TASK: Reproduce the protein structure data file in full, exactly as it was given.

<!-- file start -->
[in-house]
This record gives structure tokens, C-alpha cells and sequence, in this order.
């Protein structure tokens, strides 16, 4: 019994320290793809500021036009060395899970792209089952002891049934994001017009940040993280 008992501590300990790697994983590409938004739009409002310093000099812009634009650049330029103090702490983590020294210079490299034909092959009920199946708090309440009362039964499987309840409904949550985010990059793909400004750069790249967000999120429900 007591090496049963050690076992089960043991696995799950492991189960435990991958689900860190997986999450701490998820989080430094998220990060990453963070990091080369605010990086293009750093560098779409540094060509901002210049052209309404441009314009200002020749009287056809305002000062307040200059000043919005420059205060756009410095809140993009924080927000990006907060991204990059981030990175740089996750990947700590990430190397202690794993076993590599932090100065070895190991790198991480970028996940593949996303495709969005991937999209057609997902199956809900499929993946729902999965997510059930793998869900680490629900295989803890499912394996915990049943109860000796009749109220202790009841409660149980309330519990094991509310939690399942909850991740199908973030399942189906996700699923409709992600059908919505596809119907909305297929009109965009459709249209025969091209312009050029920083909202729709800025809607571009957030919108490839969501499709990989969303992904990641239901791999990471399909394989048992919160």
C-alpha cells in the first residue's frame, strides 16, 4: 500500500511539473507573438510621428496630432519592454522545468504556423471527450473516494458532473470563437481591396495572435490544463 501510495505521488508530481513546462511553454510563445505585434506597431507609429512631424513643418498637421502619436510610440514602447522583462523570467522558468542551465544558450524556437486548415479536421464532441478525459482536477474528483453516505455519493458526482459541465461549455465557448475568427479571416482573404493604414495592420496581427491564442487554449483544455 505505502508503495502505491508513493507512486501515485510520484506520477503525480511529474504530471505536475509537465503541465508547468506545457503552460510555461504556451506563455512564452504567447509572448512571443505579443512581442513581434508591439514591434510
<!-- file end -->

[in-house]
This record gives structure tokens, C-alpha cells and sequence, in this order.
């Protein structure tokens, strides 16, 4: 019994320290793809500021036009060395899970792209089952002891049934994001017009940040993280 008992501590300990790697994983590409938004739009409002310093000099812009634009650049330029103090702490983590020294210079490299034909092959009920199946708090309440009362039964499987309840409904949550985010990059793909400004750069790249967000999120429900 007591090496049963050690076992089960043991696995799950492991189960435990991958689900860190997986999450701490998820989080430094998220990060990453963070990091080369605010990086293009750093560098779409540094060509901002210049052209309404441009314009200002020749009287056809305002000062307040200059000043919005420059205060756009410095809140993009924080927000990006907060991204990059981030990175740089996750990947700590990430190397202690794993076993590599932090100065070895190991790198991480970028996940593949996303495709969005991937999209057609997902199956809900499929993946729902999965997510059930793998869900680490629900295989803890499912394996915990049943109860000796009749109220202790009841409660149980309330519990094991509310939690399942909850991740199908973030399942189906996700699923409709992600059908919505596809119907909305297929009109965009459709249209025969091209312009050029920083909202729709800025809607571009957030919108490839969501499709990989969303992904990641239901791999990471399909394989048992919160």
C-alpha cells in the first residue's frame, strides 16, 4: 500500500511539473507573438510621428496630432519592454522545468504556423471527450473516494458532473470563437481591396495572435490544463 501510495505521488508530481513546462511553454510563445505585434506597431507609429512631424513643418498637421502619436510610440514602447522583462523570467522558468542551465544558450524556437486548415479536421464532441478525459482536477474528483453516505455519493458526482459541465461549455465557448475568427479571416482573404493604414495592420496581427491564442487554449483544455 505505502508503495502505491508513493507512486501515485510520484506520477503525480511529474504530471505536475509537465503541465508547468506545457503552460510555461504556451506563455512564452504567447509572448512571443505579443512581442513581434508591439514591434510